The impact of machine learning on patient care: A systematic review.
Artif Intell Med. 2020 Mar;103:101785. doi: 10.1016/j.artmed.2019.101785. Epub 2019 Dec 31.
Ben-Israel D, Jacobs WB, Casha S, Lang S, Ryu WHA, de Lotbiniere-Bassett M, Cadotte DW.
BACKGROUND: Despite the expanding use of machine learning (ML) in fields such as finance and marketing, its application in the daily practice of clinical medicine is almost non-existent. In this systematic review, we describe the various areas within clinical medicine that have applied the use of ML to improve patient care.
METHODS: A systematic review was performed in accordance with the PRISMA guidelines using Medline(R), EBM Reviews, Embase, Psych Info, and Cochrane Databases, focusing on human studies that used ML to directly address a clinical problem. Included studies were published from January 1, 2000 to May 1, 2018 and provided metrics on the performance of the utilized ML tool.
RESULTS: A total of 1909 unique publications were reviewed, with 378 retrospective articles and 8 prospective articles meeting inclusion criteria. Retrospective publications were found to be increasing in frequency, with 61 % of articles published within the last 4 years. Prospective articles comprised only 2 % of the articles meeting our inclusion criteria. These studies utilized a prospective cohort design with an average sample size of 531.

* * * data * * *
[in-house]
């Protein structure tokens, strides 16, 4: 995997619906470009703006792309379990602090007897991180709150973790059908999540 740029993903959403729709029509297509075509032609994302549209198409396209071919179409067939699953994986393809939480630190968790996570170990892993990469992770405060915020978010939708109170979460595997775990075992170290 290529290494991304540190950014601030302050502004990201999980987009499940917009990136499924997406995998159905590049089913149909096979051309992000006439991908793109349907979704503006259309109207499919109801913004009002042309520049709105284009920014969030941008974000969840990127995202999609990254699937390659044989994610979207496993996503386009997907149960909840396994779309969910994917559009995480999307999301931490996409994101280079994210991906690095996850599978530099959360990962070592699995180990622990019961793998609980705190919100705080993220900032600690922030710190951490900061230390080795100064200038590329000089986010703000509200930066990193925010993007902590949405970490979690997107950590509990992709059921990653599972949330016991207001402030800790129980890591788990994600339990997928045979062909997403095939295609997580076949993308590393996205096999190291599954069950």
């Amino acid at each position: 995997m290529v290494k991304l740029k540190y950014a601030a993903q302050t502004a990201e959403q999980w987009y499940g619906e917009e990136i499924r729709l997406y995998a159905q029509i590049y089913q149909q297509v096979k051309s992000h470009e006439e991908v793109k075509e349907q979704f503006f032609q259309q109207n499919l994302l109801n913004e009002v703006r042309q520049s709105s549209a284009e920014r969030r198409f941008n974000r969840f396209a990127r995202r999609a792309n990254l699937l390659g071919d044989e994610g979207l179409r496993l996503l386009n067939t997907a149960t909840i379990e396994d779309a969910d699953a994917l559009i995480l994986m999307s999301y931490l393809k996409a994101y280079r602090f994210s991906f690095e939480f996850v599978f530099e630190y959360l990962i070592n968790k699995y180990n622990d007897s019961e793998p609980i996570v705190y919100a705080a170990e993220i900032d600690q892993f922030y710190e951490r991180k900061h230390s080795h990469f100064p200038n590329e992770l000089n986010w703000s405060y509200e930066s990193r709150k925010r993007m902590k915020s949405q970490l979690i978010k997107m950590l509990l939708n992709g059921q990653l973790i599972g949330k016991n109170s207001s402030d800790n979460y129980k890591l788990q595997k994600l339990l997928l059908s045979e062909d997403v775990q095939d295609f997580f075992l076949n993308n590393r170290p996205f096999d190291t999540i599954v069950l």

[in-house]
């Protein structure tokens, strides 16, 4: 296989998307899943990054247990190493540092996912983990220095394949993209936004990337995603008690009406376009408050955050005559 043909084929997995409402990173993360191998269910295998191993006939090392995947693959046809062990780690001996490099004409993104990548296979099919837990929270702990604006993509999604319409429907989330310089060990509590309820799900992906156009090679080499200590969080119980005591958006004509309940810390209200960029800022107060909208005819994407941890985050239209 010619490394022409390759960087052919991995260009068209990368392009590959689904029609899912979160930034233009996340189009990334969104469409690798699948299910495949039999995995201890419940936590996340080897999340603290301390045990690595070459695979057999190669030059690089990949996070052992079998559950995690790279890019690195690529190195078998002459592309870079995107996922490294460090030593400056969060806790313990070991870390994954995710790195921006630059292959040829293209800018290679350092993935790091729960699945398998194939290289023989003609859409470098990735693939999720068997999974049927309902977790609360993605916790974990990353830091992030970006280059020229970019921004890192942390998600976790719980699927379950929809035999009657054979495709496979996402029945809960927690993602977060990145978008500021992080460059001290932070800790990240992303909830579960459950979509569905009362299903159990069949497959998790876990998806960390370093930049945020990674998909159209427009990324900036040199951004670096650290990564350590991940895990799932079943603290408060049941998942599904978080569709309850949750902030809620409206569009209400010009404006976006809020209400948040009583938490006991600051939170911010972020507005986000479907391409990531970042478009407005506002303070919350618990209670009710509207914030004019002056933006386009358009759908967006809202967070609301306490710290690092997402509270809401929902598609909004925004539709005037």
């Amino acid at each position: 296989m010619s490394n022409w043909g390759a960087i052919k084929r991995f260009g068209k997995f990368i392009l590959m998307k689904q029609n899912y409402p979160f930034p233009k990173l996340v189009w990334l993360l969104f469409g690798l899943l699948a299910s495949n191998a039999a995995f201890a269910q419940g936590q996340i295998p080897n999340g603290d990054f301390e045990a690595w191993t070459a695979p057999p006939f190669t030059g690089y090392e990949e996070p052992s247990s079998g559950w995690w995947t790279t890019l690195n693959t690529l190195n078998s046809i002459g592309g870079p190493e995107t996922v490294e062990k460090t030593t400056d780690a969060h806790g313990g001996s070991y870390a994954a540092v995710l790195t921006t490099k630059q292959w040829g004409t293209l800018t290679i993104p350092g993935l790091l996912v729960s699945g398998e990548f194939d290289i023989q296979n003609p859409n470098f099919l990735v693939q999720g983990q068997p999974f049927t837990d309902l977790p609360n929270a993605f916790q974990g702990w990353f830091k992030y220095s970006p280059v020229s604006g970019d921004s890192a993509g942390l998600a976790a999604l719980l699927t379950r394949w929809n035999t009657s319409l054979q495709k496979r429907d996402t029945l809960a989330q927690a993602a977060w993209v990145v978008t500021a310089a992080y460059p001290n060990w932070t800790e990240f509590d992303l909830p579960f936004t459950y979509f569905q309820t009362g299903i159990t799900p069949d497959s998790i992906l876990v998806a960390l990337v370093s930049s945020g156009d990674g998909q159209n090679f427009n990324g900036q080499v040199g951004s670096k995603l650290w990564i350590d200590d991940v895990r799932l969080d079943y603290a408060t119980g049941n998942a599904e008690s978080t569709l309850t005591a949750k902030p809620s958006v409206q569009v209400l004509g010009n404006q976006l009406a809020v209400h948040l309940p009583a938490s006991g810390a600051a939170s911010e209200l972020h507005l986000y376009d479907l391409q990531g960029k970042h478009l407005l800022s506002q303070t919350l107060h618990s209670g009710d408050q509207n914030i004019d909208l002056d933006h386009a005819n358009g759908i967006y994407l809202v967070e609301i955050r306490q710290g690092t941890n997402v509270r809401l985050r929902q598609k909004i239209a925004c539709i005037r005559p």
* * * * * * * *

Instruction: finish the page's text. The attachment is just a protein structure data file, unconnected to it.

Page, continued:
CONCLUSION: The majority of literature describing the use of ML in clinical medicine is retrospective in nature and often outlines proof-of-concept approaches to impact patient care. We postulate that identifying and overcoming key translational barriers, including real-time access to clinical data, data security, physician approval of "black box" generated results, and performance evaluation will allow for a fundamental shift in medical practice, where specialized tools will aid the healthcare team in providing better patient care.
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